Jane Hale, Juneau’s trans columnist, is not afraid of the spotlight

A portrait of Jane Hale with bookshelves in the background
(Courtesy of Jane Hale)

March 31 is Transgender Day of Visibility. This year, it comes after an onslaught of anti-trans legislation around the country — including in Alaska, where a bill that would ban transgender girls from female sports is making its way through the Legislature.

But Jane Hale is not afraid to be in the spotlight.

“I’m a ham,” she said. “I like having an audience.”

Hale came out as trans in February, at the age of 69. And she did it in a rather bold way: through a column in the Juneau Empire

“I mean, it sounds cliched, but I feel like a weight has been lifted off my shoulders,” she said. “I’ve been hiding this for so many years.”

The column starts with a Sufi story that was told to her by a professor. It’s about a river trying to reach the other side of a desert.

“It’s a parable about our individual insufficiency, a story about allowing others to help us. Whatever you have to do, you don’t have to do it alone. You can rely on others for aid and comfort,” she wrote. “For me, the story has become a transgender parable, a story about dying as one ‘self’ to become another: giving up the identity the culture has saddled you with and discovering a self that feels more authentic and true.”

She writes: “The courage to live authentically is meaningless without the courage to do it with and for others.”

Since her initial column, she’s taken on a public-facing role as a trans person in Juneau.

Transgender Day of Visibility is a day of awareness, to celebrate trans identity and the resilience of trans people. While representation of trans identity has increased, so has hateful rhetoric.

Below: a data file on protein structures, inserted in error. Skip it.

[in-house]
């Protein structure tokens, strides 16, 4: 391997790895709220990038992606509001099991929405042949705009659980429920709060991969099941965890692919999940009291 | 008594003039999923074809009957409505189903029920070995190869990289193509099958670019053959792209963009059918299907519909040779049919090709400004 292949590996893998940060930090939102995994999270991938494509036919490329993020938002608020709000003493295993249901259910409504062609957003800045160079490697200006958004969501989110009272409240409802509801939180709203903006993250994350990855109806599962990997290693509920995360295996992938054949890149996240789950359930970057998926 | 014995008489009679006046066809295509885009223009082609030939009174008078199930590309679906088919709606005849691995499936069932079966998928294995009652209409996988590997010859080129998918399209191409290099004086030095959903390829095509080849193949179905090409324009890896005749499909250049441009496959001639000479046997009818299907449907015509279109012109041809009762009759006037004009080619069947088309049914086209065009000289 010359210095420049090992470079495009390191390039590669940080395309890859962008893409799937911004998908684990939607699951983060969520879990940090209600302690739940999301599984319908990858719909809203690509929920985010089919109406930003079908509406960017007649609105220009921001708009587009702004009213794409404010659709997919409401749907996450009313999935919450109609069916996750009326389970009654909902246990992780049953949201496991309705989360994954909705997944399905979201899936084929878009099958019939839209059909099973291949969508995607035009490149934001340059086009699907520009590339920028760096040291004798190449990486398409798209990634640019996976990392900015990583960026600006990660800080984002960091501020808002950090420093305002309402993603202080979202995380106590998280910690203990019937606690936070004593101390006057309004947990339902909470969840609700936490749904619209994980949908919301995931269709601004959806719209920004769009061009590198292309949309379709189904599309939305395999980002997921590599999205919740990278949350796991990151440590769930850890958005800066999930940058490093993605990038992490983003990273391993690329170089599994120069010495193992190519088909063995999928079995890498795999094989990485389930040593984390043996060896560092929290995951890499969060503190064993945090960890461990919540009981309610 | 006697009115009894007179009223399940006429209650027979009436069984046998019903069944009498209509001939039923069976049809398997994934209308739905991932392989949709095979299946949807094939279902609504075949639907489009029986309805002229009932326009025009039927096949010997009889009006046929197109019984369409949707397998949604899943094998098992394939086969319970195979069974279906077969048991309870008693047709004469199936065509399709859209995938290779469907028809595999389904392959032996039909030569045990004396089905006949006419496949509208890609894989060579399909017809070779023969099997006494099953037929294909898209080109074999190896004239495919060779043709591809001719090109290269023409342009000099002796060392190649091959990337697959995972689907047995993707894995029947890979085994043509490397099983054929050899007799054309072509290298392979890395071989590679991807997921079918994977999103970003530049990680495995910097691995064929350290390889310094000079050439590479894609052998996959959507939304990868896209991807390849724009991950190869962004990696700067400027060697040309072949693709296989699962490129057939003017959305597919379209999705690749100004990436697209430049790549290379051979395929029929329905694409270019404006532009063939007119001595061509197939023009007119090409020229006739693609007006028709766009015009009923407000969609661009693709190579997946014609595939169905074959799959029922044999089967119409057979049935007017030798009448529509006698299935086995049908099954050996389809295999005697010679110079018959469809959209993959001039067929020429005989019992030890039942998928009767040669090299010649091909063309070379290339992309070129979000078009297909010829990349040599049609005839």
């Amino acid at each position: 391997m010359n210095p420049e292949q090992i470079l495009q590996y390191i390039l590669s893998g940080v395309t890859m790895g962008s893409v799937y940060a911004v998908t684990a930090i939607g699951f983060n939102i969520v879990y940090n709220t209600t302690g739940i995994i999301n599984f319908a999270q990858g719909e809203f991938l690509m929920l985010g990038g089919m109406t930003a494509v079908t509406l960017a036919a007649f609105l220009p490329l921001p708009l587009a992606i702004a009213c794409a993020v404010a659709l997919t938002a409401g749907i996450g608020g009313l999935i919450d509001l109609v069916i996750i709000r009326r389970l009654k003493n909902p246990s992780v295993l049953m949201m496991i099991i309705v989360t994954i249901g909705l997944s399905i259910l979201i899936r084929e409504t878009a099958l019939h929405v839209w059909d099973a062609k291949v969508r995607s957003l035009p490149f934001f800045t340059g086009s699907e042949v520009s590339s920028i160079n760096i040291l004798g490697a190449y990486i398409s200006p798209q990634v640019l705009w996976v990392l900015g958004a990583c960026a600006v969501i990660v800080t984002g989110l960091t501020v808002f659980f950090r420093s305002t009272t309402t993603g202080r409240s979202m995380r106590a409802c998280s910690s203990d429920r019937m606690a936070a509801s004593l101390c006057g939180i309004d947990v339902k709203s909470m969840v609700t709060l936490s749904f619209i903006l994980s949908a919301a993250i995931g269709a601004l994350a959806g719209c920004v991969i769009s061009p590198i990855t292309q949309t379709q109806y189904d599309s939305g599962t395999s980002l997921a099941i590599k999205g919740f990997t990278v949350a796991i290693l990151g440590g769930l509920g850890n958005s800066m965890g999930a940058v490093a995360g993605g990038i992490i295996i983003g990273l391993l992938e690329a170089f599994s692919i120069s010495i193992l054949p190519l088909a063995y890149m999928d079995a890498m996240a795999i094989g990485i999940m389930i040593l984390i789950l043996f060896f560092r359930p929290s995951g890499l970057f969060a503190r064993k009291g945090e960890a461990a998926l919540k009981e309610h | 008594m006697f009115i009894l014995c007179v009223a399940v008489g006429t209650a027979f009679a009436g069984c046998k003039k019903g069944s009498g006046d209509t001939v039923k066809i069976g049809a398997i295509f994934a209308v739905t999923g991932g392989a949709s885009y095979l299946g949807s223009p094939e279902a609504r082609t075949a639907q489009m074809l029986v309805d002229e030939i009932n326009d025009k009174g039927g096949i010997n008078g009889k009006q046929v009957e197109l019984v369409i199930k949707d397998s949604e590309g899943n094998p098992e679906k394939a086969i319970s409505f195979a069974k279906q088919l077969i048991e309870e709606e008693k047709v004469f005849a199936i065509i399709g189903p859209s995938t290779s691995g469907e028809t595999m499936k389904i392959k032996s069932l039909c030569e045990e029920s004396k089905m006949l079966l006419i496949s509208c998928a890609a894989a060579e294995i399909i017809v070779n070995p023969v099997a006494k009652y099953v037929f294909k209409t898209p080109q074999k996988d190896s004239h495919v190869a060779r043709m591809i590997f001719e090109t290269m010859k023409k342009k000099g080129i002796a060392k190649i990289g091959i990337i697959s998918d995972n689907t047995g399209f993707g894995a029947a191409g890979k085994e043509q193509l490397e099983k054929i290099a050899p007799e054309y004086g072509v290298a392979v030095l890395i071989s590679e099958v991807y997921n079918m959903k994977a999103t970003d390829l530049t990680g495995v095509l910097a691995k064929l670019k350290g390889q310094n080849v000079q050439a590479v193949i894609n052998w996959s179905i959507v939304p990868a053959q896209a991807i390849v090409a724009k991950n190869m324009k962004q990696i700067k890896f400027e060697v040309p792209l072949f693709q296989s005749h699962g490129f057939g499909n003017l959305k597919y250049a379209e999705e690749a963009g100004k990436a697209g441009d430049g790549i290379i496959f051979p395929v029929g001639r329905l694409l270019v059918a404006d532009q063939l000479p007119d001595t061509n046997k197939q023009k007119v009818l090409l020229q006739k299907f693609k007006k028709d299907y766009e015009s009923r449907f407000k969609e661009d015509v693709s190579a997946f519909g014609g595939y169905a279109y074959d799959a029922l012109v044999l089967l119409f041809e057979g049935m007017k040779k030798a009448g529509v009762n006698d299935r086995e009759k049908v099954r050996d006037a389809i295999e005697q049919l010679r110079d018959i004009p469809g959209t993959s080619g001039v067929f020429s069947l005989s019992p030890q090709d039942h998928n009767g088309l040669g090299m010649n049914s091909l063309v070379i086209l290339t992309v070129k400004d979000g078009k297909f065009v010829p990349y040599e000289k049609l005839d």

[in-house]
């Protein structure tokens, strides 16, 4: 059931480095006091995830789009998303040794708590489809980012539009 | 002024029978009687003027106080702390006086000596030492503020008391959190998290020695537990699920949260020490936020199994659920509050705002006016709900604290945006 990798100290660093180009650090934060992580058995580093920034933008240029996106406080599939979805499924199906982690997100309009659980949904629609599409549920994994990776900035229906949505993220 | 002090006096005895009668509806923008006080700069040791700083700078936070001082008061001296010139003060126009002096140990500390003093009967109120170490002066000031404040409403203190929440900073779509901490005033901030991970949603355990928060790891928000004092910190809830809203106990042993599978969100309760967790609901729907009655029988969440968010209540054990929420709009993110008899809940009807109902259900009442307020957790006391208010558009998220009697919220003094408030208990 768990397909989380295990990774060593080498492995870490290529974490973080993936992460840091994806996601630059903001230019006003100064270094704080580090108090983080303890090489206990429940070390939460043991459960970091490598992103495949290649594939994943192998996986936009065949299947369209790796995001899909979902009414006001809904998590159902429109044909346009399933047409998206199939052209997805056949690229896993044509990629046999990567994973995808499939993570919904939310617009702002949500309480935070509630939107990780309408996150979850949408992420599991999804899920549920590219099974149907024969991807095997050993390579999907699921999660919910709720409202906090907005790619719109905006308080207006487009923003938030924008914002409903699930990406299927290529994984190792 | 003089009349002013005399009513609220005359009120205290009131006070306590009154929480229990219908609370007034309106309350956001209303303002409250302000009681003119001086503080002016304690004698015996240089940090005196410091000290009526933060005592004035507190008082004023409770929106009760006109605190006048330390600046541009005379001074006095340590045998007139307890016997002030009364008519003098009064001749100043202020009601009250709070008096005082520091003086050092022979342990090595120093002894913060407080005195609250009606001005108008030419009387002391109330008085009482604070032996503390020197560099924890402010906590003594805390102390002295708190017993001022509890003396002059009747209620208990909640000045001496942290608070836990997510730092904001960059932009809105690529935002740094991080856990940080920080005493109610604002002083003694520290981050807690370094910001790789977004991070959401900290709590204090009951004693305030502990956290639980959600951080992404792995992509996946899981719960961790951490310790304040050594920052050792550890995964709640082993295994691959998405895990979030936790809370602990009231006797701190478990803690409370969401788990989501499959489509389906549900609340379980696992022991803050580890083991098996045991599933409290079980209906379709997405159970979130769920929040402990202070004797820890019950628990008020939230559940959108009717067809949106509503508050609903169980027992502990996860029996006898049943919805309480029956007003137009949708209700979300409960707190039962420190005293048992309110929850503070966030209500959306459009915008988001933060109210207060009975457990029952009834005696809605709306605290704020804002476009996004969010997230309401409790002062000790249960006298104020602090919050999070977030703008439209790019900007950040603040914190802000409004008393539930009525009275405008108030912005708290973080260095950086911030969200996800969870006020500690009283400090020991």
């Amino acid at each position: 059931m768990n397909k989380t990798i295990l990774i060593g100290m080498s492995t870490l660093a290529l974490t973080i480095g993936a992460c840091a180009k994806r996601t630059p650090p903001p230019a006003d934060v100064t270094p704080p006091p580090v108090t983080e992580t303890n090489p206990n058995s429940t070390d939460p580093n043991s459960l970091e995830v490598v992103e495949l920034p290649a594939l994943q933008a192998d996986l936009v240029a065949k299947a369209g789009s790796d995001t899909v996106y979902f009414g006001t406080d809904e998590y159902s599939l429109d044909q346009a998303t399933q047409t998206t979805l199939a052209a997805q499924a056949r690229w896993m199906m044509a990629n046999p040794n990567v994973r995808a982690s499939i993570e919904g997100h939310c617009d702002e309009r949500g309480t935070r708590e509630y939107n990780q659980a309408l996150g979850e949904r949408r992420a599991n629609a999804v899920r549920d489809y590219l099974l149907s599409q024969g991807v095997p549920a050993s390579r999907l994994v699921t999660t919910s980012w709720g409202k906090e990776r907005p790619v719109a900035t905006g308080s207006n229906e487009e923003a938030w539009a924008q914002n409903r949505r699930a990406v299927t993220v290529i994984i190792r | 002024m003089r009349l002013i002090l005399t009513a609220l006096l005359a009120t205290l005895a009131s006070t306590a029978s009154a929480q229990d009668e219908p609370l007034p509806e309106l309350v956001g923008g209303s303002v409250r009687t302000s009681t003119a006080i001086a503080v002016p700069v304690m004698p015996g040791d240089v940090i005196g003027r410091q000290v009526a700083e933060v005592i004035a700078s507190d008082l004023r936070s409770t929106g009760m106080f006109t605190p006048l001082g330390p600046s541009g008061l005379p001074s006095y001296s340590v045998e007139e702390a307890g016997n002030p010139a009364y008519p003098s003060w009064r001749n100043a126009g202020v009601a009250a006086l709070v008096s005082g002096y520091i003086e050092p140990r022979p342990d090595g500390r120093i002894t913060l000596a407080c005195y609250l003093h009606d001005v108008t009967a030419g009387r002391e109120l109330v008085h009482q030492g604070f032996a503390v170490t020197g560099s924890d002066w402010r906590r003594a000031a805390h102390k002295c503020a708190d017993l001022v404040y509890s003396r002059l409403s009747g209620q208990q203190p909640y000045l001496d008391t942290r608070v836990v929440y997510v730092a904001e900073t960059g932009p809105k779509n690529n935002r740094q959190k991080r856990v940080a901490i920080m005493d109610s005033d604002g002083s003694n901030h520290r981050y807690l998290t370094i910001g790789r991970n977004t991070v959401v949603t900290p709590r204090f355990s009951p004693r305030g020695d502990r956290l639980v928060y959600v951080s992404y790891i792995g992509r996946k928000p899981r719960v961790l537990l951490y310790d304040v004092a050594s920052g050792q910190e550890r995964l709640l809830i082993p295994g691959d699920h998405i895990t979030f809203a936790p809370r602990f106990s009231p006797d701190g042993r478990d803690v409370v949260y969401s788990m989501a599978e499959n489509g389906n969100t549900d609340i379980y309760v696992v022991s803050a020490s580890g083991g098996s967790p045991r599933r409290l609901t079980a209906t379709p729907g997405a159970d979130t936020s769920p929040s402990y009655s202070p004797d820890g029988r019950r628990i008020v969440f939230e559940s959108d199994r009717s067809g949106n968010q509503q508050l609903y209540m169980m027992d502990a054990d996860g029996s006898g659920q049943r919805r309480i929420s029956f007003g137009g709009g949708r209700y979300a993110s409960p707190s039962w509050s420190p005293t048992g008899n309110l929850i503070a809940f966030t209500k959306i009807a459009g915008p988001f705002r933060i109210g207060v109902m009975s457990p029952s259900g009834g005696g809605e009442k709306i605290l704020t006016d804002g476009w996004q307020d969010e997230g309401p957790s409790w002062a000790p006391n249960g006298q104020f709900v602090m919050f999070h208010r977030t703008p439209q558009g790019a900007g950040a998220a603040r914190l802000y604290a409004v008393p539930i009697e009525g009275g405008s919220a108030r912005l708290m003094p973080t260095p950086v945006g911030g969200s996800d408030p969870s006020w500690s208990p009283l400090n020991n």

This means that for many, coming out isn’t just about themselves. It’s to build and strengthen the trans community as a whole. 

“I wanted to be public about it,” Hale said. “I wanted to be an activist, take an activist position. I’m going to do this. Let me help other people who are doing this, too. Let me be a part of this thing out there. We have a nice trans community here in town, and some of us are open, some of us aren’t, and I just wanted to do that.” 

For Hale, it’s been worth it to see the community’s reaction.

“A friend and acquaintance came up to me at the pool the other morning just, you know, thanked me for the columns, and it was so heartfelt and warm, and I was almost in tears,” Hale said. “Yeah, it was really wonderful. And that’s happening again and again. And that’s the reward. That’s the payoff. Right?”

Hale says trans visibility in Juneau is a work in progress, but, so far, she’s found support.

Yvonne Krumrey

Local News Reporter, KTOO

Juneau is built on hidden and assumed layers of power and access, influencing how we interact with identity, with the law and with each other. I bring you stories of the gaps in access to power, and those who are working to close those gaps.

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